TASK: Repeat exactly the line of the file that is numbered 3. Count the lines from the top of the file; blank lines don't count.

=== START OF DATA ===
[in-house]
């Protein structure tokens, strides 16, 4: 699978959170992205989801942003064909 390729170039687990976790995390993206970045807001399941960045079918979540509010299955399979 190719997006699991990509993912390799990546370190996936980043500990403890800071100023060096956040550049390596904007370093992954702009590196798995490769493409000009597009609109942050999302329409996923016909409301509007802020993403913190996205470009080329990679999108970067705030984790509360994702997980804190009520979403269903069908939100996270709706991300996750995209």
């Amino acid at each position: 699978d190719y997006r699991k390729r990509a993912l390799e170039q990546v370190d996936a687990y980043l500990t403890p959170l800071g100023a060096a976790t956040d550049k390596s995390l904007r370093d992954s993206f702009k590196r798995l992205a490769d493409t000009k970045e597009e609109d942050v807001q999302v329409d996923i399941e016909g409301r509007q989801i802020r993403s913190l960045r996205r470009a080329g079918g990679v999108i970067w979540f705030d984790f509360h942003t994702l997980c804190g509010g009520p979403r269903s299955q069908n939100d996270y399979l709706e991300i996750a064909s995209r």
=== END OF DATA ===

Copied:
């Amino acid at each position: 699978d190719y997006r699991k390729r990509a993912l390799e170039q990546v370190d996936a687990y980043l500990t403890p959170l800071g100023a060096a976790t956040d550049k390596s995390l904007r370093d992954s993206f702009k590196r798995l992205a490769d493409t000009k970045e597009e609109d942050v807001q999302v329409d996923i399941e016909g409301r509007q989801i802020r993403s913190l960045r996205r470009a080329g079918g990679v999108i970067w979540f705030d984790f509360h942003t994702l997980c804190g509010g009520p979403r269903s299955q069908n939100d996270y399979l709706e991300i996750a064909s995209r």